Shell first became involved in gasification technology when the Shell Gasification Process (SGP) units were commissioned in the 1950s to produce syngas using gaseous and liquid feedstocks, such as refinery residual oil. In 1972, Shell began developing a gasification process for coal (Shell Coal Gasification Process - SCGP), which included the construction of a 6-ton-per-day (tpd) pilot plant in Amsterdam. Shell began operation of a 15-tpd demonstration plant in Harburg, Germany, in 1978, followed by a 250-tpd plant at Deer Park in Houston, Texas, in 1987. A Buggenum, Netherlands integrated gasification and combined cycle (IGCC) plant and the Shell-Pernis IGCC plant are notable projects currently operating with Shell Gasifiers at their core.
Air Products acquired the coal gasification technology licensing business from Shell Global Solutions International B.V. in 20181, and currently includes the former SCGP under its Air Products Syngas Solutions™ portfolio.
Shell's coal gasification technology uses a dry-feed, pressurized, entrained-flow, slagging gasifier that operates on a wide variety of feedstocks. Dried, pulverized coal is fed to the gasifier through pressurized lock hoppers using a transport gas (syngas or nitrogen). Preheated 95% pure oxygen and steam (as a moderator) are mixed and fed to the injector. The coal reacts with oxygen at typical conditions of 2,700-2,900°F and 350-600 psi to produce syngas consisting of only small amounts of carbon dioxide (CO2) and no hydrocarbon liquids or gases.
The Shell technology uses a refractory-lined reactor vessel, equipped with an inner membrane wall consisting of circulating water/steam-filled tubes. During operation, ash is converted into molten slag. The molten slag, cooled by the membrane wall, vitrifies to form a protective layer against slag erosion of the refractory. This specific reactor design contrasts most rival gasification processes, which have brick refractory walls inside the gasifier that are gradually eroded by the hot slag and must be routinely replaced. The Shell gasifier membrane wall is said to have a 20-year life. Inner reactor wall temperature is controlled by circulating water through the membrane wall, producing steam. Produced slag flows down the reactor into a water bath, where it solidifies and is removed through a lock hopper as slurry.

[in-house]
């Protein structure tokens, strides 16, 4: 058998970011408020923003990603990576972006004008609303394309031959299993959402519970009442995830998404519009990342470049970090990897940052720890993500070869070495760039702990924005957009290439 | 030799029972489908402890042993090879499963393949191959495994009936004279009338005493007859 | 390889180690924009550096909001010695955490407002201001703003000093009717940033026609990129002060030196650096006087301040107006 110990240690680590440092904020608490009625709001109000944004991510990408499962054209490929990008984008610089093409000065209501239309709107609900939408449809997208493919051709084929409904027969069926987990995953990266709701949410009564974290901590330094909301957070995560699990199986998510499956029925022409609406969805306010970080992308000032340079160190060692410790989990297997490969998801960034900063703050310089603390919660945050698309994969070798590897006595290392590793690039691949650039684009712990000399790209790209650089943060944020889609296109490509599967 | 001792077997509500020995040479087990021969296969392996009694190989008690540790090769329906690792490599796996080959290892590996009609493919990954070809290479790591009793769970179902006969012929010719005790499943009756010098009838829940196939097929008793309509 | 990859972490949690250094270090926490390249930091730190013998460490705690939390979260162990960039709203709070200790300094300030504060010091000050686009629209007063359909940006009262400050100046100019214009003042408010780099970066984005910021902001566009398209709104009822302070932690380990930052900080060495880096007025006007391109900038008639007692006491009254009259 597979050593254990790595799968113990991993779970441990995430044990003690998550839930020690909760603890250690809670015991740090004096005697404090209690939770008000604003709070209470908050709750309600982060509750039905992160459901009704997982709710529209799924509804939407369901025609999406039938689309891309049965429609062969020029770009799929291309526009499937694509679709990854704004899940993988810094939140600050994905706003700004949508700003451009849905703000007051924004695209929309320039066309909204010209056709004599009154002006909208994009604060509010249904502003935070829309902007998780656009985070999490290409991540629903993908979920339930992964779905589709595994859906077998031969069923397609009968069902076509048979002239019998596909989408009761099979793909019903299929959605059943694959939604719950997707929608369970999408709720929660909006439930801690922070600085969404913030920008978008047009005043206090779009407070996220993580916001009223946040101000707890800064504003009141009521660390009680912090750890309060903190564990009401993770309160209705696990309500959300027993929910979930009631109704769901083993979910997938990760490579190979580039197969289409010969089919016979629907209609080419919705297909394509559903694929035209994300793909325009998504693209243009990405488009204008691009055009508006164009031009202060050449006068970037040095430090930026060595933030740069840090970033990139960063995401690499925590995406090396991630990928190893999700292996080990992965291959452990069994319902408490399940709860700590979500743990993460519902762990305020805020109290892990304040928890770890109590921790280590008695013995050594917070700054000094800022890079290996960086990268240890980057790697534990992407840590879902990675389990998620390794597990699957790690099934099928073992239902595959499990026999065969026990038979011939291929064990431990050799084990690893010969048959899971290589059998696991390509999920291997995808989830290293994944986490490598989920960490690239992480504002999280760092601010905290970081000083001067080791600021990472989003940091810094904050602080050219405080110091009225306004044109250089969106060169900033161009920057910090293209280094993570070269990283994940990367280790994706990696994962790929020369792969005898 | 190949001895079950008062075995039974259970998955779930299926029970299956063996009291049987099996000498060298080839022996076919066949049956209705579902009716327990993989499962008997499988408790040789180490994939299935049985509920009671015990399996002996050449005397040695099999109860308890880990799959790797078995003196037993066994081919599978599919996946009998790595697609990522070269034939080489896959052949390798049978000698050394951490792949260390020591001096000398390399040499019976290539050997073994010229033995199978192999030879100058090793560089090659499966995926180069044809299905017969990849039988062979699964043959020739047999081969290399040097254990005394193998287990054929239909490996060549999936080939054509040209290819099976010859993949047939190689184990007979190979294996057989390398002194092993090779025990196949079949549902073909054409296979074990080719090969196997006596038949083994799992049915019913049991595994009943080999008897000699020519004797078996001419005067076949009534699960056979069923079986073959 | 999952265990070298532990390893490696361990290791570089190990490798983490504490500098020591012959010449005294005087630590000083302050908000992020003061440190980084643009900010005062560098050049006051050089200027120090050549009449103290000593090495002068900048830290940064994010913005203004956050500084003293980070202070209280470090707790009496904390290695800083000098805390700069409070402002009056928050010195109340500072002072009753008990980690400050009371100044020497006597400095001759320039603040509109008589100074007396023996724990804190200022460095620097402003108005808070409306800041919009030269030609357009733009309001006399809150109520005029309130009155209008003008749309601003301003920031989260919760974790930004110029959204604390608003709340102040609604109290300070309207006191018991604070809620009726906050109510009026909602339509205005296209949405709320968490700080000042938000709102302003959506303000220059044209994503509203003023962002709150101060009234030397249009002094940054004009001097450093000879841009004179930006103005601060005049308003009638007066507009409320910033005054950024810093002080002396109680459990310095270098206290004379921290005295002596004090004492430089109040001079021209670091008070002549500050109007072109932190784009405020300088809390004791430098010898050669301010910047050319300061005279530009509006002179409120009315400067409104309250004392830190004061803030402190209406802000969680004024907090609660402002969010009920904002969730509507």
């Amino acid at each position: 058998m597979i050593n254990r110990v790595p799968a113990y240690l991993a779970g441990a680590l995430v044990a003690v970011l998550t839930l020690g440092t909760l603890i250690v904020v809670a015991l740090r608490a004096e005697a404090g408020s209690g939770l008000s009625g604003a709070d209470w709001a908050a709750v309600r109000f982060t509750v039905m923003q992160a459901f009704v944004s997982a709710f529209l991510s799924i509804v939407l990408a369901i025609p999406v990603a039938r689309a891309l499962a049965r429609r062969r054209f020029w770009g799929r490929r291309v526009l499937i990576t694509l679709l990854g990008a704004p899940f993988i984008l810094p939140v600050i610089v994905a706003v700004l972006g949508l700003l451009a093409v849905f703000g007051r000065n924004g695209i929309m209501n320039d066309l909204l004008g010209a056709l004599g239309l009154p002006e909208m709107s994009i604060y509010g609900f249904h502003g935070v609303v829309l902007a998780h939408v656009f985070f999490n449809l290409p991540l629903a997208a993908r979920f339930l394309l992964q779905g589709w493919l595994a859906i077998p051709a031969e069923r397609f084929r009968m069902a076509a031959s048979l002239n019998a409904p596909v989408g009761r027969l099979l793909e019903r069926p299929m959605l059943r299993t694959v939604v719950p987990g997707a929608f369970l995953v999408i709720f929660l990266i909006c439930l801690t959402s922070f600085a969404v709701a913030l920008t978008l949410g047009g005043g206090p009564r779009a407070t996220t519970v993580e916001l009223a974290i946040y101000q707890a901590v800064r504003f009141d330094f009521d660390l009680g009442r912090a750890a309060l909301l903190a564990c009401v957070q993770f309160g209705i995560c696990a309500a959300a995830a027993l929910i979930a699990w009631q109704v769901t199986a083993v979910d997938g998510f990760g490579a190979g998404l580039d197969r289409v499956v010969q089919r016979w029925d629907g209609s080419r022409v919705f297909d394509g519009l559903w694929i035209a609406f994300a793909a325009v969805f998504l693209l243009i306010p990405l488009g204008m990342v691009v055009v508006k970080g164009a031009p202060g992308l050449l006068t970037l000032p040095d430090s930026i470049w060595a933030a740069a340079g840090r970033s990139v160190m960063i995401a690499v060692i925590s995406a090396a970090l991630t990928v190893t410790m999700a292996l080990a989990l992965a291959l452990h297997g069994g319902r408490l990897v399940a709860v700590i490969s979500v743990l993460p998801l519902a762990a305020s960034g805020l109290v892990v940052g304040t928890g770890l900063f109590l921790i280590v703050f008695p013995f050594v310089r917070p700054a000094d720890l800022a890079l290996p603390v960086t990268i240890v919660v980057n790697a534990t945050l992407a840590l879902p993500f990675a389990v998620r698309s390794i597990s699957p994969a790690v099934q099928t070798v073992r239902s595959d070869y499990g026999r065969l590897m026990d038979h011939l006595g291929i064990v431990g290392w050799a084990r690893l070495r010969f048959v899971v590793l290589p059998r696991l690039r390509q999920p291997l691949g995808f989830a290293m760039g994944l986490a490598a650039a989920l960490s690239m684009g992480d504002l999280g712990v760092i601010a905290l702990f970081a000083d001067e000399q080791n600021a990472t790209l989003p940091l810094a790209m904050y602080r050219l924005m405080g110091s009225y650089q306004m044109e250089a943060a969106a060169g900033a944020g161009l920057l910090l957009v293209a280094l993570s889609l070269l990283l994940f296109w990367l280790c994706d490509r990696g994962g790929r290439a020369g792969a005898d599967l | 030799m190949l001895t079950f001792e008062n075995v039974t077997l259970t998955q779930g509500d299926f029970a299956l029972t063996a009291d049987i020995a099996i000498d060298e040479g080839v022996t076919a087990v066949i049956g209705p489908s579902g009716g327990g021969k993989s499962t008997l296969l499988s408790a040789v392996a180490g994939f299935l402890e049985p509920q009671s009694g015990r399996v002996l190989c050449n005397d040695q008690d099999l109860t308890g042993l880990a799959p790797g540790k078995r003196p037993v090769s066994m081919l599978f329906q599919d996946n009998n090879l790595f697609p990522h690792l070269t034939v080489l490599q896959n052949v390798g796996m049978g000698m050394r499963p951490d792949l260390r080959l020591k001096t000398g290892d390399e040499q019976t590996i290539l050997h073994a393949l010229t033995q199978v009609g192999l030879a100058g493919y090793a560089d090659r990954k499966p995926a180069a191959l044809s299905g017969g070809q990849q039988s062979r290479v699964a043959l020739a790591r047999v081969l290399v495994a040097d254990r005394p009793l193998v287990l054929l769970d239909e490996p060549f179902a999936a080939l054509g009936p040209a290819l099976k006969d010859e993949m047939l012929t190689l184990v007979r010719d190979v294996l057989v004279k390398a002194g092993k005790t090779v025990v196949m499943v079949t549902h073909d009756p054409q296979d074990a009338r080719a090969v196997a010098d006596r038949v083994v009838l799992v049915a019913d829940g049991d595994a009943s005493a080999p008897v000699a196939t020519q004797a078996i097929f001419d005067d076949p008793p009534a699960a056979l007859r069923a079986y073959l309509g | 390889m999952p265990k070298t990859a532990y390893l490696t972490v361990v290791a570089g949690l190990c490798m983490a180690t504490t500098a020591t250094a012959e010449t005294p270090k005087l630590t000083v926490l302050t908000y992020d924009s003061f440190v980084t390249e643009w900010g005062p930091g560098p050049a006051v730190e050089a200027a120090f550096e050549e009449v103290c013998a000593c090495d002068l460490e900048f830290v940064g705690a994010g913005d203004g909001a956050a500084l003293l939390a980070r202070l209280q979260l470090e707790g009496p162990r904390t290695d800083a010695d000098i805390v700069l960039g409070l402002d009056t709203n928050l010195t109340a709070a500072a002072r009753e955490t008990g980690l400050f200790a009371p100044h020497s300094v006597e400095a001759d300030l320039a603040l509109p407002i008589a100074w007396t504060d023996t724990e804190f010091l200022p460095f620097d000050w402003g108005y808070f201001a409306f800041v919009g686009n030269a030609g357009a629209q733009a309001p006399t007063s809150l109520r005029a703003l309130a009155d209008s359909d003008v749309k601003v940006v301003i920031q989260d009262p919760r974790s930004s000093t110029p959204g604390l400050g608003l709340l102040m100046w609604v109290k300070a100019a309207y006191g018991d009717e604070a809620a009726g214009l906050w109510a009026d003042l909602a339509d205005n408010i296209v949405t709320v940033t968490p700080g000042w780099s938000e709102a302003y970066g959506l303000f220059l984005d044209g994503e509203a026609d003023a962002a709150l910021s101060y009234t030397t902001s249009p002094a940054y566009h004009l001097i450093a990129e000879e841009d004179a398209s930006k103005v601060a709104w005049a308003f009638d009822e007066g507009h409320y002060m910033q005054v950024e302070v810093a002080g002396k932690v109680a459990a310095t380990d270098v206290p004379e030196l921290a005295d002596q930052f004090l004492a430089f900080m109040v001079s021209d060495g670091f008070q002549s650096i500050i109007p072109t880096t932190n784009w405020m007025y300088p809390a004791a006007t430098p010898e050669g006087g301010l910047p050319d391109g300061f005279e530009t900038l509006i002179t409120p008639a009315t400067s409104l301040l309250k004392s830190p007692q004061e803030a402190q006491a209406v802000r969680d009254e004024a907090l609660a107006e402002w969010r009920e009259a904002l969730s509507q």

Raw syngas leaves the gasifier at relatively high temperature (typically 2,500-2,700°F) and is sent on to a syngas cooler for heat recovery, generating high-pressure superheated steam. The syngas cooler consists of superheat, convection, and economizer sections. To protect the syngas cooler from fouling, corrosion, and erosion, the hot raw syngas leaving the gasifier is first quenched with cooler, recycled product gas to convert any entrained molten fly slag to a hardened solid material prior to entering the syngas cooler. The bulk of the fly ash contained in the raw syngas leaving the syngas cooler is removed from the gas using commercial filter equipment or cyclones. Any remaining fly ash is captured downstream with a wet scrubber. The syngas cooler is an integral part of Shell gasifier technology.
Demonstration and Commercialization
Worldwide there over 50 Shell gasifiers in operation, with over half located in China.
Shell Gasification technology was used at the iconic IGCC plant in Buggenum, Netherlands. The plant gasifies 2,000 metric tons of coal per day to produce 253 MW of net electricity.
The Shell-Pernis Refinery in the Netherlands gasifies heavy residue oil to produce hydrogen for the hydrocracker, as well as fuel for the gas turbines of the IGCC plant to generate power and steam. The gasification operates on three parallel trains with a total capacity of 1,650 tpd residue. The total installed generation capacity at the Pernis plant exceeds 300 MWe and 200 tons per hour of steam.